War and Peace, Coliseum, London

Songs in the key of strife
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The Independent Culture

Slowly, in silence, a woman with a shopping bag crosses the stage. A bleached-out front cloth depicts her journey through the snow. Scarred buildings disfigure the landscape. A mother in Mother Russia. A victim in her own cold war. The time could be anywhere in the last 60 years. And suddenly the stage is full of many just like her, along with their husbands, sons and daughters, partisans past and present. And they sing defiantly of the motherland's resilience. They will always overcome. But if this is peace time, at what price victory?

Tolstoy asked the same question. Prokofiev lived it. War and Peace – the opera – was fashioned in time of public and personal strife. Its great choral edifices became the voice of the Soviet Union in ascendancy, hijacked, if you like, for propaganda. At the close of the opera, Field Marshal Kutuzov's paean to Russia – the opera's big hit tune – is taken up by the people. But in Tim Albery's fine new staging for ENO, the people sing to order, brow-beaten and grim-faced, their joy indistinguishable from their earlier defiance. The power of all these voices is overwhelming. But all you can think about is the woman with the shopping bag.

The great strength of Albery's staging is the great strength of Prokofiev's opera: its concern for individuals. Their lives mean something – to us, to each other. Sung dialogue is played here with the conviction and immediacy of the spoken word. To give an example, the key scene where John Dazak's Pierre Bezukhov confronts the odious Anatole Kuragin of John Graham-Hall over his deception of Natasha. This is exciting stuff. Dazak's Pierre grows in stature before our eyes. He is suddenly the opera's conscience. Graham-Hall uses every word like the weapon of privilege it is. This is the war at home. And at the bottom of the heap, as ever, fighting the good fight and moving the furniture, literally, are the proletariat. The furniture is quite a feature of this production. When not in use, it simply sits discarded like the jumble of history.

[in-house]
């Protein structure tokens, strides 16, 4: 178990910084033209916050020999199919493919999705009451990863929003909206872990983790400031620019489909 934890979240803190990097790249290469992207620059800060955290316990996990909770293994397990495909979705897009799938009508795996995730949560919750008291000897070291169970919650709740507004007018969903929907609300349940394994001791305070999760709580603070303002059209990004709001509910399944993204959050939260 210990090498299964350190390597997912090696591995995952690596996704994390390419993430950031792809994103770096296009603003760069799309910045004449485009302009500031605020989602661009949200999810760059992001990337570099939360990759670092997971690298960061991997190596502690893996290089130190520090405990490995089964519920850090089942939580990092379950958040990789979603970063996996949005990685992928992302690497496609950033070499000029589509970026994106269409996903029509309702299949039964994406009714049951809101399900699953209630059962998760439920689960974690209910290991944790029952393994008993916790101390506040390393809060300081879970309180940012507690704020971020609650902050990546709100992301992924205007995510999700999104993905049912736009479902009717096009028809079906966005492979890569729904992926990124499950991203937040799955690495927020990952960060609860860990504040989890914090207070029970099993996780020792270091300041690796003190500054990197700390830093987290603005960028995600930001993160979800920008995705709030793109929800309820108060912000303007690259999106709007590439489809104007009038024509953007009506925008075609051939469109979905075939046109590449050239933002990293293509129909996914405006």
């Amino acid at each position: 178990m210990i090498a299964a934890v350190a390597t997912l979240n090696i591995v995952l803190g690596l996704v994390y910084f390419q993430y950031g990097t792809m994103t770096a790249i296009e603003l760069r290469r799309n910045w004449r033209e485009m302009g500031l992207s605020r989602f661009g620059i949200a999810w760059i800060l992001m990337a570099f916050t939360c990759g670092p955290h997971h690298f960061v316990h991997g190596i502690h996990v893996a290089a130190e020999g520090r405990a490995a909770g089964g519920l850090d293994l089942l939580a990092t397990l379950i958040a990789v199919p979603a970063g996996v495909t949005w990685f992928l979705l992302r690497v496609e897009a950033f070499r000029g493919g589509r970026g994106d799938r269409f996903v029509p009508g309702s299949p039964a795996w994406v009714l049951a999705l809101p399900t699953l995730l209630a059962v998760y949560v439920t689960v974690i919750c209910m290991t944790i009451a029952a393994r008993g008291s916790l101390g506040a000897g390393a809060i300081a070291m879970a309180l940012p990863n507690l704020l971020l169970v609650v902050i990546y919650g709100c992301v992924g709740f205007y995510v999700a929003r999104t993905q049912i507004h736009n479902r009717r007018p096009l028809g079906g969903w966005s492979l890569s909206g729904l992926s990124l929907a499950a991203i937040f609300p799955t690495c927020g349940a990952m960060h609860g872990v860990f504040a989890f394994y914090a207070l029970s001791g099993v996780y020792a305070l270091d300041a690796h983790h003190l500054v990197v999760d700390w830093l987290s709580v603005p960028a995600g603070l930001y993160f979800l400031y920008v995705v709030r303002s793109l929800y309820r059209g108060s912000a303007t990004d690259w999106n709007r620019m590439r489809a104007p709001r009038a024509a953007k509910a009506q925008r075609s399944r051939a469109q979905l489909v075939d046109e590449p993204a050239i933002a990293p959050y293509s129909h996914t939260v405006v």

The look of the show is effectively skeletal. Hildegard Bechtler's emblematic designs are like scraps of history, faded photographs and old newsreels are a reminder of the realities. A black wall carries the blurred negative image of a chandelier, falling in slow motion as war is announced. The floor of the St Petersburg ballroom where Natasha's love for Andrei blossoms is torn apart to serve as trench-ramps.

That unfulfilled romance between Natasha and Andrei is, of course, at the crux of the opera. Sandra Zeltzer (sounding remarkably Slav) and Simon Keenlyside ardently voice its promise. But in a remarkable theatrical coup, their belated re-union, when Natasha secretly seeks out the fatally wounded Andrei (and Keenlyside is at his most impressive here), is seen from his viewpoint, the end of a long delusion. "He died in her arms", Pierre is told later. But Albery has Natasha walk away before Andrei takes his last breath as if to say that politics and society tore them apart long before death did. A stunning moment which speaks volumes.

But there are many stunning moments in this impressive evening, a high proportion of them from the pit, where Paul Daniel and the ENO orchestra are magnificent – be they tracing out the dappled music of spring and first love or calling up heavy battalions of percussion and brass. On stage, even individuals as charismatic as Willard W White as a towering Kutuzov cannot detract from the fact that this is a company show. Everyone looks and sounds proud to be there. As well they might.

To 28 Nov 2001(020-7632 8300). Broadcast on Radio 3 on 24 Nov 2001